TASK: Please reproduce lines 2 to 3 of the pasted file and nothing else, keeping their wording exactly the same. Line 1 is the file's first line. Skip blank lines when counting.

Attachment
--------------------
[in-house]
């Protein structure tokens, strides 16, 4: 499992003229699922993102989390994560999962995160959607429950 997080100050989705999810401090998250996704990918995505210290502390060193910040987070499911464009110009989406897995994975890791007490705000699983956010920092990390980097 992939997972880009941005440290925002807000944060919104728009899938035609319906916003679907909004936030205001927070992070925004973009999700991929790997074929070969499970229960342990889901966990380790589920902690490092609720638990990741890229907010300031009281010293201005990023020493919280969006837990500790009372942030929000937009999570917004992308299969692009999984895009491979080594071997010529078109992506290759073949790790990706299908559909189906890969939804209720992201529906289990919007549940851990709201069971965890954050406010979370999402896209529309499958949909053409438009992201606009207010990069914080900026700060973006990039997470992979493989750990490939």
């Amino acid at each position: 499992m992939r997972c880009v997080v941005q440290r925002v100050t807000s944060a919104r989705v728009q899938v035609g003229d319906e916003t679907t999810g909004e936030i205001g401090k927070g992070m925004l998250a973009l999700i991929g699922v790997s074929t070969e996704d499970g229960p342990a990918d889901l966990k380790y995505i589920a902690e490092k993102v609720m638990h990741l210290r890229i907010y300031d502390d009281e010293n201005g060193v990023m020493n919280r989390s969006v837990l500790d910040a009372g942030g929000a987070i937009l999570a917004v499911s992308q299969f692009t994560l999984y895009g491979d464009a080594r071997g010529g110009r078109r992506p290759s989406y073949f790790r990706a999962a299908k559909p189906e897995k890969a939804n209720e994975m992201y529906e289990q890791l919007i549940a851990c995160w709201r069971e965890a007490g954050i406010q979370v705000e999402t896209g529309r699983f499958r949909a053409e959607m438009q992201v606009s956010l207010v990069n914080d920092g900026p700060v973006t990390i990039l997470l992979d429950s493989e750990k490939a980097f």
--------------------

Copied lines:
């Protein structure tokens, strides 16, 4: 499992003229699922993102989390994560999962995160959607429950 997080100050989705999810401090998250996704990918995505210290502390060193910040987070499911464009110009989406897995994975890791007490705000699983956010920092990390980097 992939997972880009941005440290925002807000944060919104728009899938035609319906916003679907909004936030205001927070992070925004973009999700991929790997074929070969499970229960342990889901966990380790589920902690490092609720638990990741890229907010300031009281010293201005990023020493919280969006837990500790009372942030929000937009999570917004992308299969692009999984895009491979080594071997010529078109992506290759073949790790990706299908559909189906890969939804209720992201529906289990919007549940851990709201069971965890954050406010979370999402896209529309499958949909053409438009992201606009207010990069914080900026700060973006990039997470992979493989750990490939």
């Amino acid at each position: 499992m992939r997972c880009v997080v941005q440290r925002v100050t807000s944060a919104r989705v728009q899938v035609g003229d319906e916003t679907t999810g909004e936030i205001g401090k927070g992070m925004l998250a973009l999700i991929g699922v790997s074929t070969e996704d499970g229960p342990a990918d889901l966990k380790y995505i589920a902690e490092k993102v609720m638990h990741l210290r890229i907010y300031d502390d009281e010293n201005g060193v990023m020493n919280r989390s969006v837990l500790d910040a009372g942030g929000a987070i937009l999570a917004v499911s992308q299969f692009t994560l999984y895009g491979d464009a080594r071997g010529g110009r078109r992506p290759s989406y073949f790790r990706a999962a299908k559909p189906e897995k890969a939804n209720e994975m992201y529906e289990q890791l919007i549940a851990c995160w709201r069971e965890a007490g954050i406010q979370v705000e999402t896209g529309r699983f499958r949909a053409e959607m438009q992201v606009s956010l207010v990069n914080d920092g900026p700060v973006t990390i990039l997470l992979d429950s493989e750990k490939a980097f």